Architecture

Monitoring Cloud Servers with QRadar

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Cloud computing is an inevitable upward trend. Companies are looking for all the benefits cloud computing, such as cost effectiveness and scalability, but they may be neglecting the need of event monitoring in a cloud environment.

Configuring a SIEM solution to collect events from servers in a cloud environment may be simpler than you think. Cloud servers are still servers, meaning that they produce logs and events as any in-house server. In this post we will be discussing few strategies and architectures to consider when planning a QRadar implementation with servers in the cloud.

The first scenario is when you have just few servers in the cloud (less than 15% of your environment, or less than 500EPS coming from the cloud). A easy approach for this scenario can be simply configuring your cloud servers to send logs to your existing in-house QRadar collector (Figure 1). This can be accomplished by using a VPN between your cloud environment and your datacentre, or by configuring your firewalls to allow your cloud servers to send logs directly to your in-house collector. The benefits in this case are the fact that is a very easy setup and there’s virtually no costs. The downside on this design is that if your server generate a high number of events, your firewall/VPN could be overloaded.

Figure 1: Cloud servers sending logs directly to internal SIEM collector
Figure 1: Cloud servers sending logs directly to internal SIEM collector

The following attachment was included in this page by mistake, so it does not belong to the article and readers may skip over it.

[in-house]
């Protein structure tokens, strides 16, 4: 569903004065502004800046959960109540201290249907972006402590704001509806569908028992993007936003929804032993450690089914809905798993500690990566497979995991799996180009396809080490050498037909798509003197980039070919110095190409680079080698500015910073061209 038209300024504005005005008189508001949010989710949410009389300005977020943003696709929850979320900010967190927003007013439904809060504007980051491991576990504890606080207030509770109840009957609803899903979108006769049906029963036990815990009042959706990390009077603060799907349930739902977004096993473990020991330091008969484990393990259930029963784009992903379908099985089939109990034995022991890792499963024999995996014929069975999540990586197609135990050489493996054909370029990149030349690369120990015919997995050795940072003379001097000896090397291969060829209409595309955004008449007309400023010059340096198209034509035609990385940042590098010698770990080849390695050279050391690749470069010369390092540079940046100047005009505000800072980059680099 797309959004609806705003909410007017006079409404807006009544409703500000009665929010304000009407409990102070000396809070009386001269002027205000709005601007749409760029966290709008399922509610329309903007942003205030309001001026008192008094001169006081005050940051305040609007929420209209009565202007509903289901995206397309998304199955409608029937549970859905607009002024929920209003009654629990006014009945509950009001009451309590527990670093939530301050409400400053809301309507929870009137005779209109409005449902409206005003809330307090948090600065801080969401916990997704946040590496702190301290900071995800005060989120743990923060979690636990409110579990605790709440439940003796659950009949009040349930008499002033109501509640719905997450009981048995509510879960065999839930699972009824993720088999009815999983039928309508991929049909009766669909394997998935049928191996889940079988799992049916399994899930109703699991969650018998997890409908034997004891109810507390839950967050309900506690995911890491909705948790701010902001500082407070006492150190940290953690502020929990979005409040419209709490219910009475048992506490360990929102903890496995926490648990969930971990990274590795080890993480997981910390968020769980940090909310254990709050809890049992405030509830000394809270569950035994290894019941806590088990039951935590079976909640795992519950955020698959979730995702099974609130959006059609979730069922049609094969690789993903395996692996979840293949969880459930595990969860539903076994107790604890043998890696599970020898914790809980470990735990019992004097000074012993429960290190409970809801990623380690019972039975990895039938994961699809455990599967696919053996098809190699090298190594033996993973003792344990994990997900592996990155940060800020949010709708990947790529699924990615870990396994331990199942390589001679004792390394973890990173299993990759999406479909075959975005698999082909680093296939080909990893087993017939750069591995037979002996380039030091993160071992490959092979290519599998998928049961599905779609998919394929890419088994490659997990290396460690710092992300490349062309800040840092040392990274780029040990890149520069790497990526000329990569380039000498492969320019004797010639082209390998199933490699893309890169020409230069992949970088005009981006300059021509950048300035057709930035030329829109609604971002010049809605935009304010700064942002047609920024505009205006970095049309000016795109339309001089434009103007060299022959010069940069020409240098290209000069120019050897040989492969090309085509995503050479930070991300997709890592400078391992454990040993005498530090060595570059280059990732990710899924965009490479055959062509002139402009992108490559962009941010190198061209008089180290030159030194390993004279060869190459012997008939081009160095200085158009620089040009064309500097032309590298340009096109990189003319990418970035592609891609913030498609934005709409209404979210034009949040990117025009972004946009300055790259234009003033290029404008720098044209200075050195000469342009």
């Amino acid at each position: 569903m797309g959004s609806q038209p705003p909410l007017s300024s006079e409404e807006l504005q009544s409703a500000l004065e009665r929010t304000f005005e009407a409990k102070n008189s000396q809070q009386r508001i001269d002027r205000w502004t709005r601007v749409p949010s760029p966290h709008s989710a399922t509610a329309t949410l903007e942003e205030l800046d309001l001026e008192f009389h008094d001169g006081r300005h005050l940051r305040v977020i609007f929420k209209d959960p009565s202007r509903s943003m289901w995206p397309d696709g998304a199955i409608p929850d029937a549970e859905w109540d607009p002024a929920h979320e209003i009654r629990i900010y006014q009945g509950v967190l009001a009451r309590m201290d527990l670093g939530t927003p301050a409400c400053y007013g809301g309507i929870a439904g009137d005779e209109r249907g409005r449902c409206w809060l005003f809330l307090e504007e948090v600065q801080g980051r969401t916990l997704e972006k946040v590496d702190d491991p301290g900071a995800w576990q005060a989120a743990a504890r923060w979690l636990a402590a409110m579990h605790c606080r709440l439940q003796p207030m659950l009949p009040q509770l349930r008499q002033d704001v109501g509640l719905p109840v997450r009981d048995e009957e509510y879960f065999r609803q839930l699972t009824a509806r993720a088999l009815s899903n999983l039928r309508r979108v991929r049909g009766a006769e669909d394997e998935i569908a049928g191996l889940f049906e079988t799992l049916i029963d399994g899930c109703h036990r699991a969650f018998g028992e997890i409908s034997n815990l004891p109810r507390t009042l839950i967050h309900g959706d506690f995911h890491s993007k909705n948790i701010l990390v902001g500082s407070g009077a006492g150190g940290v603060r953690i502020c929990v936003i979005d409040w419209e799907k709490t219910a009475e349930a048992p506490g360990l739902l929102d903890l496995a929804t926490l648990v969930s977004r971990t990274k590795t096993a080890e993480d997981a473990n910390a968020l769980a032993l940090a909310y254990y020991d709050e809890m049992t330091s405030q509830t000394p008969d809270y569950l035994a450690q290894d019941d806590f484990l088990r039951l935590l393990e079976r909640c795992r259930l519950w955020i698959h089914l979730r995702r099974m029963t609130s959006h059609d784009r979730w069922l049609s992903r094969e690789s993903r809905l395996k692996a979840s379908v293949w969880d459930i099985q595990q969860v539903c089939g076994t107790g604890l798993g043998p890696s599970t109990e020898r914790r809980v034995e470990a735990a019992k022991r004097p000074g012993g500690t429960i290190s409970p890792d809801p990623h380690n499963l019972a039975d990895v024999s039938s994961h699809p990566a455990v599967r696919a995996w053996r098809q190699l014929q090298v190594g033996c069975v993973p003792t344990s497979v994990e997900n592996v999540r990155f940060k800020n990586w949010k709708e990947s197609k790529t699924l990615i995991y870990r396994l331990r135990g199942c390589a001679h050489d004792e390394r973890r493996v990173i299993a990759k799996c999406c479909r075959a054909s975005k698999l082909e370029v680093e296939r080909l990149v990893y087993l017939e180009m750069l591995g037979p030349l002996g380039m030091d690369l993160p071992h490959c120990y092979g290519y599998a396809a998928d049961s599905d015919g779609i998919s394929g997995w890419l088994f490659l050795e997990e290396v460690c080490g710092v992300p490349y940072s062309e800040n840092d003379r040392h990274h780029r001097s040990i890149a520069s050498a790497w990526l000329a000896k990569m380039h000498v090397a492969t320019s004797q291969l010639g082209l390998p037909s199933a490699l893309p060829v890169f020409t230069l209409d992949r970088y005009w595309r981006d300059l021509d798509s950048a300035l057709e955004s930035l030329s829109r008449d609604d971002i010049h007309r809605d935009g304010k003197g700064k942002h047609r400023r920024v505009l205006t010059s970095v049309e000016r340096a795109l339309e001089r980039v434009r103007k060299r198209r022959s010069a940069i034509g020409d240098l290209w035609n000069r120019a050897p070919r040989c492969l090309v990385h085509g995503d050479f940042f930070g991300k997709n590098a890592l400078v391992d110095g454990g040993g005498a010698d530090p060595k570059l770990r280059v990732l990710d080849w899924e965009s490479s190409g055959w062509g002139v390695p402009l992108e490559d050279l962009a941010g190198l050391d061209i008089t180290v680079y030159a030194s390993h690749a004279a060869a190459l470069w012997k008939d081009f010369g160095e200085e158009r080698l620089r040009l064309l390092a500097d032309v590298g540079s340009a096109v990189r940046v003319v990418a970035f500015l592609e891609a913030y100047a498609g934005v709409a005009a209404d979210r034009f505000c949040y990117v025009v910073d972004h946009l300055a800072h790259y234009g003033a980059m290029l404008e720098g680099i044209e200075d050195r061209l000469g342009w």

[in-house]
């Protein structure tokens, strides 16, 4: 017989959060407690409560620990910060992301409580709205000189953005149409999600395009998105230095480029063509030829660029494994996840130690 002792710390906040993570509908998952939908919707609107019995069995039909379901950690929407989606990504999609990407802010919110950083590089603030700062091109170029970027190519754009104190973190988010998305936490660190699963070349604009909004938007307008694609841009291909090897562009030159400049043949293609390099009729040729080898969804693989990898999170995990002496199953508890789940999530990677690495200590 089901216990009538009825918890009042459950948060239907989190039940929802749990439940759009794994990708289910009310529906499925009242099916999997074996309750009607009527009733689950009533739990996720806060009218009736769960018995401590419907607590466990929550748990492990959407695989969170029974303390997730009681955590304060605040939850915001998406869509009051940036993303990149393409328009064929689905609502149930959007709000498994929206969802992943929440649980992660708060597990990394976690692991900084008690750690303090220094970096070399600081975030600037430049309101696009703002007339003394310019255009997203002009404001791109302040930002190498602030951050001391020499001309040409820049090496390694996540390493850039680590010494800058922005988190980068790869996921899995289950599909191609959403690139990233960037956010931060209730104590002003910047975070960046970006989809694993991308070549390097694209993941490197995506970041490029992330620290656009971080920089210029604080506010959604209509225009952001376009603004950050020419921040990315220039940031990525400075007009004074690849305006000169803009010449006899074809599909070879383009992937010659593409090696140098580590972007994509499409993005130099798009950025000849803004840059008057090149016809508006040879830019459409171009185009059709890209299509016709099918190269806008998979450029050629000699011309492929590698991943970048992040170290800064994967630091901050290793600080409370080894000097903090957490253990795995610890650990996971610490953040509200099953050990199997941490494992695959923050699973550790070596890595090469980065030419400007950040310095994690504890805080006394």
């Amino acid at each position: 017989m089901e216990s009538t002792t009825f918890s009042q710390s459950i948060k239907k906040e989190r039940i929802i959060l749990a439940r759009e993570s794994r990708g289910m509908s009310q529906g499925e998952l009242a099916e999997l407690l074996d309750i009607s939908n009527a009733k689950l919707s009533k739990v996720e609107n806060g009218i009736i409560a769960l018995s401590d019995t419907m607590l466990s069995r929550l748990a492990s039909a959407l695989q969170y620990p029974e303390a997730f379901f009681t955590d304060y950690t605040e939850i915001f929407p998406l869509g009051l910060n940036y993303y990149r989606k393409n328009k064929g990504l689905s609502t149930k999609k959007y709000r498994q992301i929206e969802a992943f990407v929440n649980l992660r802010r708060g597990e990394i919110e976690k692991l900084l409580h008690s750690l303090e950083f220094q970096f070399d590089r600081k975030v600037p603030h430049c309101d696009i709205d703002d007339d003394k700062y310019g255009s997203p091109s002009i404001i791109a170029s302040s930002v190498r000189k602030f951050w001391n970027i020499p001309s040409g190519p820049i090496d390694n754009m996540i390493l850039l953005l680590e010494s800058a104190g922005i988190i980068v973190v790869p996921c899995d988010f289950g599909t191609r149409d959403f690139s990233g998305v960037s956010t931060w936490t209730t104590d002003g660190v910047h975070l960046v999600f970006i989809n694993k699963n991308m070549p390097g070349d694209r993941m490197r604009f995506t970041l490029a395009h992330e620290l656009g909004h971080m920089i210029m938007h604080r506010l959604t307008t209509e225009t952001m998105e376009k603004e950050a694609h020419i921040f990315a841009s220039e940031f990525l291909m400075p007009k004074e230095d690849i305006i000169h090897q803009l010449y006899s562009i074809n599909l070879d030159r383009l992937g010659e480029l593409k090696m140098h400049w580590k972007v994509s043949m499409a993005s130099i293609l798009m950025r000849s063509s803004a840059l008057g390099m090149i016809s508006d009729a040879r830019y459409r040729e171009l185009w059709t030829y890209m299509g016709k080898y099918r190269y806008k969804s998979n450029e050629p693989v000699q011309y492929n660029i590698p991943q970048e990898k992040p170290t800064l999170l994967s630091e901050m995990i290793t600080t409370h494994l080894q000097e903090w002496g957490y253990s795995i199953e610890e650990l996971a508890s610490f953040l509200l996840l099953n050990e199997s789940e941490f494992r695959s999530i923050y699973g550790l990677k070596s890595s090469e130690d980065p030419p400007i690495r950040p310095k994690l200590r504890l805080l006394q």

The second scenario is when you have a substantial amount of servers in the cloud (between 30%-40% of your environment, or less than 5000 EPS). In this case, if you try to send all your events directly through a firewall or VPN you may overload the border network devices of your environment. The recommended approach in this case would be implementing a virtual collector/processor in your cloud environment (Figure 2). The cloud servers would send logs to your virtual collector/processor, which will parse the data locally and compress it before sending to the in-house SIEM collector.  This architecture benefits from the fact that you will have an increased EPS capacity. Also, if your VPN dies or if the network is unstable you don’t lose events due to the fact the collector buffers the logs locally. In other hand, this architecture will have an extra cost (the additional collector) and, even with the traffic being compressed, it still may affect your firewall/VPN performance in case you’re monitoring a large quantity of servers.

Figure 2: Virtual collector in the cloud.
Figure 2: Virtual collector in the cloud.

The third scenario is when most of your servers are in the cloud. In this case, a good approach would be having QRadar collectors (or even your whole QRadar infrastructure) deployed on the cloud, as seen on Figure 3. In this way, your border network devices will not be overloaded by logs sent from cloud servers to your internal SIEM. A similar approach would be having “QRadar as service”, which is a service from IBM where all the SIEM infrastructure is taken care by the IBM team. The advantages of having SIEM as a service is that you don’t need to worry about the SIEM maintenance and there’s little to none setup effort. The disadvantages is that your data will be stored in the IBM cloud environment, which for some companies may not be adequate.

Figure 3: Cloud SIEM solution or QRadar as a Service Architecture.
Figure 3: Cloud SIEM solution or “QRadar as a Service” Architecture.